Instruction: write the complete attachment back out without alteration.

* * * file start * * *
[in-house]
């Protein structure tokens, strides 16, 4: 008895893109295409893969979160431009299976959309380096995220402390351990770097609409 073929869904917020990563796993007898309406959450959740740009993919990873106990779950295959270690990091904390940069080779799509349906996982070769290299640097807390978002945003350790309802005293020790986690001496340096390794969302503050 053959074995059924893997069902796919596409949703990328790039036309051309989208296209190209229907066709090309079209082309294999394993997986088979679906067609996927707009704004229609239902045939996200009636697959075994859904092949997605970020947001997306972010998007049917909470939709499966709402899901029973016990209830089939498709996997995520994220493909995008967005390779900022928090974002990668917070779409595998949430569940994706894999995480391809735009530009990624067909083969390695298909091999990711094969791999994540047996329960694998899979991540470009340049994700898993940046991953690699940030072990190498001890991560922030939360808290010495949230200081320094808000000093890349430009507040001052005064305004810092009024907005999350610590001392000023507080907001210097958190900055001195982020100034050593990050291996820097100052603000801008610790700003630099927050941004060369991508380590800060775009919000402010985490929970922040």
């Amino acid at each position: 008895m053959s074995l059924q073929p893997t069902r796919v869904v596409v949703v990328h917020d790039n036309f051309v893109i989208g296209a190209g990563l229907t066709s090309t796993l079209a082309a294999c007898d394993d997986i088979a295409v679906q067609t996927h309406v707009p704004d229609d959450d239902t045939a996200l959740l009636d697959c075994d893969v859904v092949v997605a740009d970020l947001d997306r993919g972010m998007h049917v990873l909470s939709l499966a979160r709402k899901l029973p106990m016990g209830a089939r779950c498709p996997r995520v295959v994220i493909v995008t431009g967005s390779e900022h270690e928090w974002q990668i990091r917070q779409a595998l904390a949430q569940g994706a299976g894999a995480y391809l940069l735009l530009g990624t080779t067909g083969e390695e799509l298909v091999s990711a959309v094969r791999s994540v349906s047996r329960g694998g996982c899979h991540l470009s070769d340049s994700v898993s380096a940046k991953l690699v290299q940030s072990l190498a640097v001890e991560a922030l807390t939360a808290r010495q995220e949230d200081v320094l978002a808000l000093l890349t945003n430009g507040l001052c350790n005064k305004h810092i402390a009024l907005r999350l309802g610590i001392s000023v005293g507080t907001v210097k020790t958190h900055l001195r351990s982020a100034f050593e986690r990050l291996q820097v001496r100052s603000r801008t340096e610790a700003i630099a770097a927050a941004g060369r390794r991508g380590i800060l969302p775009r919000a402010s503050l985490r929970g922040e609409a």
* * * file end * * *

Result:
[in-house]
């Protein structure tokens, strides 16, 4: 008895893109295409893969979160431009299976959309380096995220402390351990770097609409 073929869904917020990563796993007898309406959450959740740009993919990873106990779950295959270690990091904390940069080779799509349906996982070769290299640097807390978002945003350790309802005293020790986690001496340096390794969302503050 053959074995059924893997069902796919596409949703990328790039036309051309989208296209190209229907066709090309079209082309294999394993997986088979679906067609996927707009704004229609239902045939996200009636697959075994859904092949997605970020947001997306972010998007049917909470939709499966709402899901029973016990209830089939498709996997995520994220493909995008967005390779900022928090974002990668917070779409595998949430569940994706894999995480391809735009530009990624067909083969390695298909091999990711094969791999994540047996329960694998899979991540470009340049994700898993940046991953690699940030072990190498001890991560922030939360808290010495949230200081320094808000000093890349430009507040001052005064305004810092009024907005999350610590001392000023507080907001210097958190900055001195982020100034050593990050291996820097100052603000801008610790700003630099927050941004060369991508380590800060775009919000402010985490929970922040």
């Amino acid at each position: 008895m053959s074995l059924q073929p893997t069902r796919v869904v596409v949703v990328h917020d790039n036309f051309v893109i989208g296209a190209g990563l229907t066709s090309t796993l079209a082309a294999c007898d394993d997986i088979a295409v679906q067609t996927h309406v707009p704004d229609d959450d239902t045939a996200l959740l009636d697959c075994d893969v859904v092949v997605a740009d970020l947001d997306r993919g972010m998007h049917v990873l909470s939709l499966a979160r709402k899901l029973p106990m016990g209830a089939r779950c498709p996997r995520v295959v994220i493909v995008t431009g967005s390779e900022h270690e928090w974002q990668i990091r917070q779409a595998l904390a949430q569940g994706a299976g894999a995480y391809l940069l735009l530009g990624t080779t067909g083969e390695e799509l298909v091999s990711a959309v094969r791999s994540v349906s047996r329960g694998g996982c899979h991540l470009s070769d340049s994700v898993s380096a940046k991953l690699v290299q940030s072990l190498a640097v001890e991560a922030l807390t939360a808290r010495q995220e949230d200081v320094l978002a808000l000093l890349t945003n430009g507040l001052c350790n005064k305004h810092i402390a009024l907005r999350l309802g610590i001392s000023v005293g507080t907001v210097k020790t958190h900055l001195r351990s982020a100034f050593e986690r990050l291996q820097v001496r100052s603000r801008t340096e610790a700003i630099a770097a927050a941004g060369r390794r991508g380590i800060l969302p775009r919000a402010s503050l985490r929970g922040e609409a």